If Bayern triumph in Champions League, could we have a dynasty on our hands?

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Bayern Munich are set for their third Champions League final in four years, and while they haven’t won it since 2001, victory Saturday would firmly cement them as the team to beat for a year.

But many will ask the question, if victory finds its way to the Bavarians – will they be the team to beat for a long time?

Barcelona have been that club for a number of years, thanks to the consistent winning attitude Pep Guardiola brought to the Camp Nou 2008.  Barca have always been a force, but since Guardiola’s taking charge and Lionel Messi’s emergence as the consensus best player in the world, it’s been a “Barcelona or the field” mentality.

So what did Bayern do to the Catalan giants with Pep gone and Messi hurt? Just beat them 7-0 on aggregate.  While Messi is obviously going to be around for a while longer, the question “are Barcelona still the team to beat” is now more valid than ever.

Sure, this is all contingent on Bayern winning this weekend.  If they don’t, no matter what they do in the next calendar year, the past will dominate the conversation about the club, not the future.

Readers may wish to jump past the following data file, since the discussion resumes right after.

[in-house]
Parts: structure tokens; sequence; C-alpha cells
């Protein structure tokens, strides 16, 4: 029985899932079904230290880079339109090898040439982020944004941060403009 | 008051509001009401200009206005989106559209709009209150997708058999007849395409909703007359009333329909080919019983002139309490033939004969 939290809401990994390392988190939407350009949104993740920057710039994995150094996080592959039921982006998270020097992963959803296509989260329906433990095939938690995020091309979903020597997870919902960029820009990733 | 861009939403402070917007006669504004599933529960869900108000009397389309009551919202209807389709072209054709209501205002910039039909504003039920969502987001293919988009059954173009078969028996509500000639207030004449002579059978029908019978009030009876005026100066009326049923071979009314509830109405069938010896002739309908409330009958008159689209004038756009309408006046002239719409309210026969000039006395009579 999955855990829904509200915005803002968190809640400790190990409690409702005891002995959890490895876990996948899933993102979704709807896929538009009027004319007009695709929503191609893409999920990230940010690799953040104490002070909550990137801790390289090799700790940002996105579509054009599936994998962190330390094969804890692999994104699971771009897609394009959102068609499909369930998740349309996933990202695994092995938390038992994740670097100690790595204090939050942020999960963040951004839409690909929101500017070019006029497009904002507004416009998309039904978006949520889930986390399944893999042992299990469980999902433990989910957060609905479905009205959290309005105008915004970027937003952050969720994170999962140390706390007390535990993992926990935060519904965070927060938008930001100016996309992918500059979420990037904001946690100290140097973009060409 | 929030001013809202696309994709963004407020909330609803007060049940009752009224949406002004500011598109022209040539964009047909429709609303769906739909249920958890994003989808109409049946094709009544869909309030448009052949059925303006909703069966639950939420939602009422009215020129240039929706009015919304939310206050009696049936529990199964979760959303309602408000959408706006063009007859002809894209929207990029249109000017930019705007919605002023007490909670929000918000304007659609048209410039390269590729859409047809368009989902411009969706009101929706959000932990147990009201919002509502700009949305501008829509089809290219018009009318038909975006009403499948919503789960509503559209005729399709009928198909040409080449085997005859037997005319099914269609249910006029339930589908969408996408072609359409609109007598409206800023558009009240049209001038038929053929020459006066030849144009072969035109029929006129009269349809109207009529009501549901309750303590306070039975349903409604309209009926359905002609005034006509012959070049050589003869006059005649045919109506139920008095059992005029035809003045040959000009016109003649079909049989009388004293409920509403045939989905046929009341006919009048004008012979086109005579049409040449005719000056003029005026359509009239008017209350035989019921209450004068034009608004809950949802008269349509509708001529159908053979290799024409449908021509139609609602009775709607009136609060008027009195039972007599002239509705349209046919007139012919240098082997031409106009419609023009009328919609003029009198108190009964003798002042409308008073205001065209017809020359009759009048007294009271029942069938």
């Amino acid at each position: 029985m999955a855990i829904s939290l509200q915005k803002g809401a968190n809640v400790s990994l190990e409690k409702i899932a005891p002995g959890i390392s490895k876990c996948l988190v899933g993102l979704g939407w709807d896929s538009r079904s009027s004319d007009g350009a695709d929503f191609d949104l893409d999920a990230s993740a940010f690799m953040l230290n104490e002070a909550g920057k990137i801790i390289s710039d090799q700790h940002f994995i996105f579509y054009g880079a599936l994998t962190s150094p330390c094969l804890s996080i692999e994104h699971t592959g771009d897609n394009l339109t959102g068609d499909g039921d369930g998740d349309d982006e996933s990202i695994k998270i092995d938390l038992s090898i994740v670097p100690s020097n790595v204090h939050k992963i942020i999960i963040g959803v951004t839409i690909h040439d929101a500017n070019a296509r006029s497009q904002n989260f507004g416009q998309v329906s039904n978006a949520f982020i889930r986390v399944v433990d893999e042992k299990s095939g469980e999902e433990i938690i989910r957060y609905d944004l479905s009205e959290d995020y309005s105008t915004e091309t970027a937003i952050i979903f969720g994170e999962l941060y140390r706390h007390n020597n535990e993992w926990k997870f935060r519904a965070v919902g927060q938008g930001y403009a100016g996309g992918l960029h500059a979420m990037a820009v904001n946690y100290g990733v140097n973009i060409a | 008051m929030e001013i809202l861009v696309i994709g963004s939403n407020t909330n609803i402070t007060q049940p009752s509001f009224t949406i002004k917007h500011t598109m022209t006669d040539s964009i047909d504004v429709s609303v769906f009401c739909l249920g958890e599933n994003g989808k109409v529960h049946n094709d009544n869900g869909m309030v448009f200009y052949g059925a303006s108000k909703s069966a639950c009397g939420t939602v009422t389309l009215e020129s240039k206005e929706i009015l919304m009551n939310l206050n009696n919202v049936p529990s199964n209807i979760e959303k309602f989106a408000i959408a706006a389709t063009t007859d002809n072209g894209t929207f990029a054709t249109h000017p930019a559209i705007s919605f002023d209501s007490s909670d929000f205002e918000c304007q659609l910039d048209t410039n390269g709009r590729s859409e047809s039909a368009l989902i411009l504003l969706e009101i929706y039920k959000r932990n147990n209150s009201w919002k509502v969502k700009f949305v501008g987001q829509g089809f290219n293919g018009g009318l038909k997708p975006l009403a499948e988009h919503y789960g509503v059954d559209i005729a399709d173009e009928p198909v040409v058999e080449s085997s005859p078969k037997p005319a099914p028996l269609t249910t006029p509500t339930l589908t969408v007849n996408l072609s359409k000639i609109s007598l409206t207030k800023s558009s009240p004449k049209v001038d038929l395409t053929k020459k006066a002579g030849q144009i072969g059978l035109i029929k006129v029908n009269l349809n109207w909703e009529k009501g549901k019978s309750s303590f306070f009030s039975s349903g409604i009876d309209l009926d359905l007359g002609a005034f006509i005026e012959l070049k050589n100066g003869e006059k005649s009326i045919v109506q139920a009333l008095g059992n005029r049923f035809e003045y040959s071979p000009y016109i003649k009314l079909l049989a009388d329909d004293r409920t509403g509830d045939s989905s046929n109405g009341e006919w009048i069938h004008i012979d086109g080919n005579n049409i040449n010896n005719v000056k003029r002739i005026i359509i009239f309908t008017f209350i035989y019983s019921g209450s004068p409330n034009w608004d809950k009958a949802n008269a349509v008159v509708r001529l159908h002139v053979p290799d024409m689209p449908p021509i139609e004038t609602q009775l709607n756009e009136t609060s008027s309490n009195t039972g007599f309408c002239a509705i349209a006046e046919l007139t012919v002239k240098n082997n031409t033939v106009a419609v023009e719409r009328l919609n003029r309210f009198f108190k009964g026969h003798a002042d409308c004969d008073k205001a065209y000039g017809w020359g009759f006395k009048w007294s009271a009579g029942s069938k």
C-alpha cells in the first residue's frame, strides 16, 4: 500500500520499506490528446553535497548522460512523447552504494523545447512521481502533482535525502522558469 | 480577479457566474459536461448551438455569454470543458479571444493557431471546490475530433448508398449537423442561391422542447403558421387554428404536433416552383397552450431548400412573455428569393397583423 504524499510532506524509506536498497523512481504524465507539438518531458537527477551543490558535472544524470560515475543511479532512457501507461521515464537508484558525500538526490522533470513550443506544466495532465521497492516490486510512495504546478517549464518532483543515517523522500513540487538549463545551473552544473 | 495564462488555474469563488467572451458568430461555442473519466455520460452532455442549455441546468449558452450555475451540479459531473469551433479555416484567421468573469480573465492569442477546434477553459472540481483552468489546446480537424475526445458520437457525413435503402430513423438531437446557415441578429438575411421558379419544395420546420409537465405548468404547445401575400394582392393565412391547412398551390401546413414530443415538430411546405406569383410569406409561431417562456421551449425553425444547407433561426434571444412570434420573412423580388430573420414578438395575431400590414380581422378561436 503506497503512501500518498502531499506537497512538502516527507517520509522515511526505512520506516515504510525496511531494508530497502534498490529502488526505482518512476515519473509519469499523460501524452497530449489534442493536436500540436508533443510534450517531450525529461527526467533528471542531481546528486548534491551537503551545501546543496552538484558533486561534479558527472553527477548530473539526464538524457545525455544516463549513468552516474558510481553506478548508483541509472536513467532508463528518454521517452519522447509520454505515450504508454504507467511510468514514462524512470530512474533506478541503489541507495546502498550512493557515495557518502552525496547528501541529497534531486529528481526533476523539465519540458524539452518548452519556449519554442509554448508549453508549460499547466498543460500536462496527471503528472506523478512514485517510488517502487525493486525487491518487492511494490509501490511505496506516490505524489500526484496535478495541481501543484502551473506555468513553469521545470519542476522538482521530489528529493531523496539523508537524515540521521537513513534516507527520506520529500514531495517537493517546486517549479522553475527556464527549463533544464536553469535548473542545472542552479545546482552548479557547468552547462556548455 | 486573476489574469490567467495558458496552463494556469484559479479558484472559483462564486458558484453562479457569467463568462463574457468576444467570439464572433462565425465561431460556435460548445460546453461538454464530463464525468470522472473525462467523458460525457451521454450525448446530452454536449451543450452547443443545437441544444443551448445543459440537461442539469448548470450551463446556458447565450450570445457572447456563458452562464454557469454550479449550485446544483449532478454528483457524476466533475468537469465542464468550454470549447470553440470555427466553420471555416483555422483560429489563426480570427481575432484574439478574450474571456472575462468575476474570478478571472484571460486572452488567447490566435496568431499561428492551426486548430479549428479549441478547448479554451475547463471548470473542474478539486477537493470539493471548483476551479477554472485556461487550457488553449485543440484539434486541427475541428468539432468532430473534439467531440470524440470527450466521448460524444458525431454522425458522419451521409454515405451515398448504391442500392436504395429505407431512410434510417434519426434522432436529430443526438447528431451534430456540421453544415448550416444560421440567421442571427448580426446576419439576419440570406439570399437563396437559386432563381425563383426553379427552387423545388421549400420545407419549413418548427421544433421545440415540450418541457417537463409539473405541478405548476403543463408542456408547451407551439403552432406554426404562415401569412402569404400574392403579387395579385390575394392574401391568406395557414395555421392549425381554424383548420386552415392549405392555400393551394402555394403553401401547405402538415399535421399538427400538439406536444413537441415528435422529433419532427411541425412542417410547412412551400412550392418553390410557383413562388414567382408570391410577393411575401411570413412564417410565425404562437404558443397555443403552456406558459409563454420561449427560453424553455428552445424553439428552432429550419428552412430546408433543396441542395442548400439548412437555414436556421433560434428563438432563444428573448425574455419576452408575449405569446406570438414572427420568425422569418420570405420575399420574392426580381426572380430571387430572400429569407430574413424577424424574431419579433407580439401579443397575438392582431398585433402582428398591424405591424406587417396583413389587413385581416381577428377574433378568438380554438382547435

If they can lift the trophy this season, after winning the Bundesliga by a staggering 25 points and shattering the league’s points record with 91, it could be nowhere but up for Bayern.

The league has been no match for Munich this season. Dortmund have been the only squad to give the Bavarians any trouble whatsoever this season, and they still haven’t been able to beat Bayern, drawing two league ties and losing two cup finals.

Their league success this season: 29 wins, 4 draws, 1 loss. Two of the four draws, like I mentioned, were to fellow Champions League finalists.  The loss came wayyyy back in October to Bayer Leverkusen who finished in third, a measly point behind Dortmund.  And they haven’t lost in the league cup, beating Dortmund in the quarterfinals of the DFB-Pokal and scheduled for the finals against Stuttgart on June 1.